Not only would a homeless person be both an illegal alien and an assumed criminal, but they would be tracked.  My God, this sounds like capitalistic Stalinism.  The DRO would follow your every move in Big Brother fashion.  A DRO could potentially become so oppressive that cameras would be installed even in houses because all property is owned by the DRO.  Your entire life (work, education, shopping, entertainment) would be controlled by the DRO.  Complete propagandistic control would be possible.  It would be a Communist beauracrat’s wet dream. 

What happens then? Remember – there is no public property in the stateless society. If you’ve gone rogue, where are you going to go? You can’t take a bus – bus companies won’t take rogues, because their DRO will require that they take only DRO-covered passengers, in case of injury or altercation. Want to fill up on gas? No luck, for the same reason. You can try hitchhiking, of course, which might work, but what happens when you get to your destination and try and rent a hotel room? No DRO card, no luck. Want to sleep in the park? Parks are privately owned, so keep moving. Getting hungry? No groceries, no restaurants – no food! What are you going to do? 

All possibility of freedom would be eliminated.  Even if you wanted to escape, there would be no where to escape to.  You could attempt to sign a contract with another DRO.  However, no DRO may want to accept free agents because of their inherent criminal status.  Even if another DRO does accept you, they might be just as or more oppressive than the one you left.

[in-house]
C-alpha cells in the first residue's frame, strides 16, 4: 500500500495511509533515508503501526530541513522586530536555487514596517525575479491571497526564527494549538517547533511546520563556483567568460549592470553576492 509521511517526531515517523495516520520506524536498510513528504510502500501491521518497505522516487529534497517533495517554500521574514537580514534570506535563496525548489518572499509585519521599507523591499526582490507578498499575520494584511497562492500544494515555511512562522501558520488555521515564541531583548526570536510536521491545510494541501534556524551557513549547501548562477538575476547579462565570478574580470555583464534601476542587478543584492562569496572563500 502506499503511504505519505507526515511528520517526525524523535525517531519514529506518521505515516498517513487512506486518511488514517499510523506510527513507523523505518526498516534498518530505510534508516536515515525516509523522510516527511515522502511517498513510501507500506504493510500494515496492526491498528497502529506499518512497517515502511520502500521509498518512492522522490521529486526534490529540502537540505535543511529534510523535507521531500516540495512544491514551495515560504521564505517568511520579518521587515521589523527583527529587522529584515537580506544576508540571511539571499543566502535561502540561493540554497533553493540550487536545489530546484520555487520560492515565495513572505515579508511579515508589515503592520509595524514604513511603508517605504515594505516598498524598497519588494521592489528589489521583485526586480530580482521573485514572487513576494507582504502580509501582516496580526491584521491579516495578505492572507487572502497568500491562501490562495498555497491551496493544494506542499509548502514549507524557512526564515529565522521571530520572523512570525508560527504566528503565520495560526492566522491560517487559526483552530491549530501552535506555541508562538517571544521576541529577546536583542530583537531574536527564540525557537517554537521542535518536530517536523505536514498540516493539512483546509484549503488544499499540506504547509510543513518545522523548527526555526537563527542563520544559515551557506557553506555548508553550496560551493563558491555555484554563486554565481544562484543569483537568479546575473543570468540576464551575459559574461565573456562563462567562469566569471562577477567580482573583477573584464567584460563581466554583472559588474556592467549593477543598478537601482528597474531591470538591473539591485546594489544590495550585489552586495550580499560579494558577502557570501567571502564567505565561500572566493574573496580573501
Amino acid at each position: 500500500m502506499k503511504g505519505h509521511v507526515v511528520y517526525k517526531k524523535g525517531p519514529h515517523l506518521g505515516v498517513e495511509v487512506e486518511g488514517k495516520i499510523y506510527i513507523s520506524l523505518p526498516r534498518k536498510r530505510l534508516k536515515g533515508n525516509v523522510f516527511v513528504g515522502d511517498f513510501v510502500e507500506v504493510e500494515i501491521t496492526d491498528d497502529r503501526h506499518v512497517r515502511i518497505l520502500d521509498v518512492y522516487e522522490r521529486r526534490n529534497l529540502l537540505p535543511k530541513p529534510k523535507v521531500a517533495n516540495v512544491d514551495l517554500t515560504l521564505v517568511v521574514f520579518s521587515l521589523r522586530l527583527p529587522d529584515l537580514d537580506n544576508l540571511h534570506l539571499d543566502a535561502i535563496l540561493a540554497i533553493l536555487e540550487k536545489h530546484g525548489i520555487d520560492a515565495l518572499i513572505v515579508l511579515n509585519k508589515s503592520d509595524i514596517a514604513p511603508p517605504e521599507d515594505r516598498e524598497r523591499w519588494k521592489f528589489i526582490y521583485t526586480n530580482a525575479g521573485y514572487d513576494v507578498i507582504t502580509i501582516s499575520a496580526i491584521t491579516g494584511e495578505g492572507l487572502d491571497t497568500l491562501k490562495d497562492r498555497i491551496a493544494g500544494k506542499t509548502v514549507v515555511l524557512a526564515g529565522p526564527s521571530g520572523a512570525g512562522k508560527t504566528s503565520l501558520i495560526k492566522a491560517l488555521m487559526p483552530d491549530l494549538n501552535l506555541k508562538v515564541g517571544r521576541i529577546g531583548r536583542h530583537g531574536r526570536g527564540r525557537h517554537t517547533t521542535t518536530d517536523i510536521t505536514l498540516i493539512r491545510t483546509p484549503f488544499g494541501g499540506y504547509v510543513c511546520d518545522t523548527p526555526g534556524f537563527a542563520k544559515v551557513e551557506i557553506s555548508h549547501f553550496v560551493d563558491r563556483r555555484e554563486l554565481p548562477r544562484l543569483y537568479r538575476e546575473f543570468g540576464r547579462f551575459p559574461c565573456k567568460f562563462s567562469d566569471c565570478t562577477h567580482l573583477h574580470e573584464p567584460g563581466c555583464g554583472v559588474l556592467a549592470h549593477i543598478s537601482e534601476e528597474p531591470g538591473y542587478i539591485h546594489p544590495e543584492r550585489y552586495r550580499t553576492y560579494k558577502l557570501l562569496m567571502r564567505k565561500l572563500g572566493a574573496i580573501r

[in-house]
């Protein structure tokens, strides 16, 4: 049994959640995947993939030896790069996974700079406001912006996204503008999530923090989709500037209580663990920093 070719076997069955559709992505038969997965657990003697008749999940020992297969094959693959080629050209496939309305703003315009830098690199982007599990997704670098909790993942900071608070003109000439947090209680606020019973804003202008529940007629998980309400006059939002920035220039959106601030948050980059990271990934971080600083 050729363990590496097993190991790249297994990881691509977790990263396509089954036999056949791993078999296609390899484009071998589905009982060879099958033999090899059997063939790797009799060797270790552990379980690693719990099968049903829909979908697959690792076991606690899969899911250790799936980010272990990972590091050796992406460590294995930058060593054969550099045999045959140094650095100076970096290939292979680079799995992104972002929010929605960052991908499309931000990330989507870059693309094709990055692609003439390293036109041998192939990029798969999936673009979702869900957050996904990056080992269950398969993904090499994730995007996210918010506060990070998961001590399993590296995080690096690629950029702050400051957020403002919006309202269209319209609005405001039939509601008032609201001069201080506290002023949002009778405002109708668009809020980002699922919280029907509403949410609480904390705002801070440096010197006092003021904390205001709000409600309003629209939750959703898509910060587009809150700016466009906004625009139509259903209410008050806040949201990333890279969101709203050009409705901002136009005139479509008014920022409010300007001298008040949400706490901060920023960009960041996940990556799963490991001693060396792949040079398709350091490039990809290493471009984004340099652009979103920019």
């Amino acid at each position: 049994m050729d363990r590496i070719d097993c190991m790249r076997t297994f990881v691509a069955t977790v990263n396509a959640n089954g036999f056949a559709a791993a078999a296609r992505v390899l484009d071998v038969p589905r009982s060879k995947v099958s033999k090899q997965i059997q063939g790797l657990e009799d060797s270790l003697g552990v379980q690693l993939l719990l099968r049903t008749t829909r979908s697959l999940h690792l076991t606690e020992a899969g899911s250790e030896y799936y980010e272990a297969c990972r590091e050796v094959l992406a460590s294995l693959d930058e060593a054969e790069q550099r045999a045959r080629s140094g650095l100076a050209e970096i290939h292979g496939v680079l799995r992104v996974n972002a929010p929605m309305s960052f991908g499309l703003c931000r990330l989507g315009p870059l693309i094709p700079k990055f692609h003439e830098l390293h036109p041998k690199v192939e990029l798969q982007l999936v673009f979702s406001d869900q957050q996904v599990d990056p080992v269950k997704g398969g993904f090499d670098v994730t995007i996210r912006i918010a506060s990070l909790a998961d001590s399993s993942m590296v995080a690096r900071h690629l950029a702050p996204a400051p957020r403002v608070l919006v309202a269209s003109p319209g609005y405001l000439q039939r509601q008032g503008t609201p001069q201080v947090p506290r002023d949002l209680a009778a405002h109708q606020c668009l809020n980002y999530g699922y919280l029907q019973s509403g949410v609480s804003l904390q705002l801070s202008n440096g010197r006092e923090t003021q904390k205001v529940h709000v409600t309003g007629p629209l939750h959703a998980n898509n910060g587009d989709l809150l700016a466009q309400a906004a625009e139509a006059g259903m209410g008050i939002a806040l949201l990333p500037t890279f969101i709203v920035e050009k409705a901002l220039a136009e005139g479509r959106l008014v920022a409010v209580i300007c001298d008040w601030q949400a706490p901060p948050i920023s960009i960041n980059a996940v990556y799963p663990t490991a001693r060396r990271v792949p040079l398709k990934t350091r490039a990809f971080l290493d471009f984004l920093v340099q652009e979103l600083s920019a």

Obviously, those without DRO representation are going to find it very hard to get around or find anything to eat. But let’s go even further and imagine that, as a rogue, you are somehow able to survive long enough to start trying to steal from people’s houses.

No fuck it would be hard to get around or find anything to eat.  The sub-class of those free of DRO contracts would be forced to seek out black markets or else starve to death. 

Well, the first thing that DROs are going to do is give a reward to anyone who spots you and reports your position (in fact, there will be companies which specialize in just this sort of service). As you walk down a street on your way to rob a house, someone sees you and calls you in. The DRO immediately notifies the street owner (remember, no public property!) who boots you off his street. Are you going to resist the street owner? His DRO will fully support his right to use force to protect his property or life. 

Yep.  There is that Stalinism.  Your neighbors and your family would get payed to spy on you.  The paranoid’s worst nightmare would become reality. 

So you have to get off the street. Where do you go? All the local street owners have been notified of your presence, and refuse you entrance. You can’t go anywhere without trespassing. You are a pariah. No one will help you, or give you food, or shelter you – because if they do, their DRO will boot them or raise their rates, and their name will be entered into a database of people who help rogues. There is literally no place to turn.